One obvious problem area would be the overhead catenary on the Great Eastern main line. Time expired, it was currently being replaced in a major project, but it would only be half-finished by July. Work was therefore organised to ‘patch up’ the half that wouldn’t have been refurbished in time. Even though that work would be undone when those sections were replaced in the coming months and years, it was essential to minimise the chance of train delays.
A plan was already in place to replace point machines at Liverpool Street in 2015. The Olympic Delivery Authority paid for them to be replaced in 2012 instead, to make the most of improved performance and there were other examples of work being pulled forward.
The plan was to get the railway defect-free by 22 July. Normally there are around 6,500 defects on this area of railway awaiting attention. That isn’t as bad as it sounds, most are due to steady deterioration which need attention at some time but are not critical. However, to get to a defect-free condition is a lot of work.
It became even more work after a series of track quality recording train runs and detailed inspections. The last only three weeks before the games began, identified an actual total of 9,500 defects. The increase was caused by a deliberate tightening of standards to reduce the risk of any failure.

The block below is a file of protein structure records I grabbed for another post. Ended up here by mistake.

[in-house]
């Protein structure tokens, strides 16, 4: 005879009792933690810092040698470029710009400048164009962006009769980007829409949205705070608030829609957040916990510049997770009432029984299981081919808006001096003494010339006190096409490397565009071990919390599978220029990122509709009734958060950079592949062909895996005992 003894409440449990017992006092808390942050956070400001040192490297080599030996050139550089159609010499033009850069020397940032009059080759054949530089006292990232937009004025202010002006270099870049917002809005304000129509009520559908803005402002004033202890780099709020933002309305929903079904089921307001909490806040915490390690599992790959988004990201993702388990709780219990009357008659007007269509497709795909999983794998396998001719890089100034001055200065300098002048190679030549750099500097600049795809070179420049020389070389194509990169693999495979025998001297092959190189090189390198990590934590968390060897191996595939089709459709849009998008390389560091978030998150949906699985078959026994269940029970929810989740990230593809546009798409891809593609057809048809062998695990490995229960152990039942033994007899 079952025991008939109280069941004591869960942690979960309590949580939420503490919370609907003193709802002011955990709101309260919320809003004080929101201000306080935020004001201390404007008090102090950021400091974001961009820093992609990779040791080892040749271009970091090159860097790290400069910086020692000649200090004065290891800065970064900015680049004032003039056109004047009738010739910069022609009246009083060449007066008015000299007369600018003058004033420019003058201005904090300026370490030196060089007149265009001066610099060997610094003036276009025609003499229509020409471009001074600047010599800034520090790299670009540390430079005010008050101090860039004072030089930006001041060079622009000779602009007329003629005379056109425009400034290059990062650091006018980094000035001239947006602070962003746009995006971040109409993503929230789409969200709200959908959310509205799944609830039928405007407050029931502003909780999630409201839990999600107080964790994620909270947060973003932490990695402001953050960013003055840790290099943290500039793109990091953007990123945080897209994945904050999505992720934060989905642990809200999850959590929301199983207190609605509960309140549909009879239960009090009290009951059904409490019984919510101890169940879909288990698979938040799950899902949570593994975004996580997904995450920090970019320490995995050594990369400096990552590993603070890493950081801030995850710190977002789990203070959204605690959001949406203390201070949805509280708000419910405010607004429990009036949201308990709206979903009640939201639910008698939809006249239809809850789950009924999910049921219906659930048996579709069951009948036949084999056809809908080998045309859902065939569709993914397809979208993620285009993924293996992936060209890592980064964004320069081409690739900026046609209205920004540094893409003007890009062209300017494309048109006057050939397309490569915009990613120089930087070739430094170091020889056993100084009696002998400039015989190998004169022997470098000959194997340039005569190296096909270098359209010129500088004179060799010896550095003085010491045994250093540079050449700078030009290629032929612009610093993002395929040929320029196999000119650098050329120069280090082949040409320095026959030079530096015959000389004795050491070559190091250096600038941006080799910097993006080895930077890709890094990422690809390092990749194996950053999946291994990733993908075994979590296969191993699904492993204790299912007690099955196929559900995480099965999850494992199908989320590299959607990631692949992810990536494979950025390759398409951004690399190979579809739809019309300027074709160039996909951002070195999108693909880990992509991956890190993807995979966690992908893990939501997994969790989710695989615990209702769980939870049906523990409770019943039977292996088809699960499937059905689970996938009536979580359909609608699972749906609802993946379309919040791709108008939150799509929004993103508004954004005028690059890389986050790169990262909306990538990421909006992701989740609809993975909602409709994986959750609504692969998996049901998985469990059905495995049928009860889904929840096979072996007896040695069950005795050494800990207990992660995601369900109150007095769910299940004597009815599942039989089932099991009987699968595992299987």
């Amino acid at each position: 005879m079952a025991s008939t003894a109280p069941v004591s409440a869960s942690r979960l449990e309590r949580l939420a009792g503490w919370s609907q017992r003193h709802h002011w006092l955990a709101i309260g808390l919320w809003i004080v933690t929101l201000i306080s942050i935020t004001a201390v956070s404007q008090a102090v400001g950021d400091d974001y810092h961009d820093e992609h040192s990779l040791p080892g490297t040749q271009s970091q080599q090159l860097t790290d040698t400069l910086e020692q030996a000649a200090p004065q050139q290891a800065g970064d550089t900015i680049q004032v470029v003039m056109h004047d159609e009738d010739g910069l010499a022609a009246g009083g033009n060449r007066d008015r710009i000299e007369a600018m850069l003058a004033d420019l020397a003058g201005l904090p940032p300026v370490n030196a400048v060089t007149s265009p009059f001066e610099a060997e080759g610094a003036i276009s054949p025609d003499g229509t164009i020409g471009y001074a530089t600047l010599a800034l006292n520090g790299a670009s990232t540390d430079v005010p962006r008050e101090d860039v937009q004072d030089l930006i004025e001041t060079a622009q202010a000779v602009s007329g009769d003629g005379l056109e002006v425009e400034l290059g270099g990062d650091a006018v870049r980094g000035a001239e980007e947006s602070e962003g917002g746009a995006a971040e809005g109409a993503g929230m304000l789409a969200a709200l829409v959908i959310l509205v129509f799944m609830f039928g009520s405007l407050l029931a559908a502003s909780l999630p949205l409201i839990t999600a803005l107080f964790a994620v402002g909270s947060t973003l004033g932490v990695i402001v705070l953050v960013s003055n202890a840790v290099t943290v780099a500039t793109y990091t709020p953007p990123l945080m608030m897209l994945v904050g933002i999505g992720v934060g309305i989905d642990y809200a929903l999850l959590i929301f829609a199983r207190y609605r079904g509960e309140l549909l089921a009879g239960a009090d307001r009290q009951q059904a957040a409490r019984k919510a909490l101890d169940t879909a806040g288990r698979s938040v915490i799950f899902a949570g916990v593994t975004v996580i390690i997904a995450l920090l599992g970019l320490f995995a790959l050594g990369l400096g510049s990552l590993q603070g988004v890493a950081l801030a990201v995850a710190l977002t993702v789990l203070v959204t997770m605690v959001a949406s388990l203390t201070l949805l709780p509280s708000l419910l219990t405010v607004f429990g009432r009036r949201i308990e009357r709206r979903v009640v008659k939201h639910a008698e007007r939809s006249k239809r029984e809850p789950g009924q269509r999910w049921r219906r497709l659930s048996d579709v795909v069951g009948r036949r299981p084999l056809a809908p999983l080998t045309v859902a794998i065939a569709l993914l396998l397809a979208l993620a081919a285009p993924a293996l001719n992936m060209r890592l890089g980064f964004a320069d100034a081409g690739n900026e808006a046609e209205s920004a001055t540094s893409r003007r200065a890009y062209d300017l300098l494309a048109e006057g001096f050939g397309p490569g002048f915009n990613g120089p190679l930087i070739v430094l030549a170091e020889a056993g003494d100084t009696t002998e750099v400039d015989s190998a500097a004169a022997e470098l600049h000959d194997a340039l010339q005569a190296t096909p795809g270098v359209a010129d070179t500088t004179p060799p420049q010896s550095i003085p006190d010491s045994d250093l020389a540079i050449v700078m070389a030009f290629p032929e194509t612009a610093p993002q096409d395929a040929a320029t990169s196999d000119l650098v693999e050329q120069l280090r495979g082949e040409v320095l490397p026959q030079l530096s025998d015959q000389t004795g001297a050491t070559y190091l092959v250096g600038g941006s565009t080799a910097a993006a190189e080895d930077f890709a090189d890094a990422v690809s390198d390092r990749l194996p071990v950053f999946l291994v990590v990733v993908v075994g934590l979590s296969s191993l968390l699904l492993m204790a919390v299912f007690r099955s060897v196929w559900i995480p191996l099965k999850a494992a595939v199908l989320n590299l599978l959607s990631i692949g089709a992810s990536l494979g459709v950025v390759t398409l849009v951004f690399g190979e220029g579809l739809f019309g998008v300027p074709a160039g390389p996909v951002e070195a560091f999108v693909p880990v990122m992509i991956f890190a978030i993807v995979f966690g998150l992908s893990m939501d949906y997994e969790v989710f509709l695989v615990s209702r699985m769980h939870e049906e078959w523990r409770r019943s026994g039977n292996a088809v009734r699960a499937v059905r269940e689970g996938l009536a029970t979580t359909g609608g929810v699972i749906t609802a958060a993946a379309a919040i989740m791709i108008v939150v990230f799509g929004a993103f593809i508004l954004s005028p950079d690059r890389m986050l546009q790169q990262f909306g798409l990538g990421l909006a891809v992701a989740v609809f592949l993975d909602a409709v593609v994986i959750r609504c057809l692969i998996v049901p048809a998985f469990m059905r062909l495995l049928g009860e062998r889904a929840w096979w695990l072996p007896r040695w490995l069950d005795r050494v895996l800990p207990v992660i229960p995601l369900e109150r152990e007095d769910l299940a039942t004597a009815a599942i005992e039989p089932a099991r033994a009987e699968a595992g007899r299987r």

Maintenance teams were mobilised and extra time authorised, a total of 121,000 extra man hours of it. By the start of the games there were just 16 defects not rectified in time – and they were non-critical. It was a superb effort from everyone involved.
The appearance of the network wasn’t neglected either. An extra £10 million was spent on graffiti clean-up and vegetation removal. It was left until the last minute, so the graffiti didn’t reappear and the vegetation didn’t regrow, but the overall look of the railway was much improved.
Once the six week games period came around, the railway was as ready as it would ever be. Now it was time to implement the plans that would keep it running almost twenty-four hours a day.
Emergency maintenance teams were set up. Normally 20% of the workforce is deployed as rapid response teams. During the games it would be 80%.
Network Rail has a helicopter which monitors everything from track condition, the integrity of the fences, crowds, road vehicles, congestion and also inspects equipment from 1000 feet. During the games, there were three helicopters, one fitted with infra-red cameras to work at night. The main line into Liverpool Street was patrolled twice a day.
One cause of delays is, unfortunately, suicides. Samaritans had teams out patrolling stations and other areas looking for distressed people so they could be helped before it went that far. British Transport Police had four teams deployed around London that could reach any part of the network within twenty minutes. Two ambulances were on constant standby and a contractor’s ‘clean-up crew’ was also available at all times. As it happened, there were no suicides on the Great Eastern main line during the games. Well done, Samaritans.
Some work still had to be carried out at night. Critical tasks such as point lock tests couldn’t be put off. With only two hours a night of access in some areas, everything was pre-planned and went off without a hitch.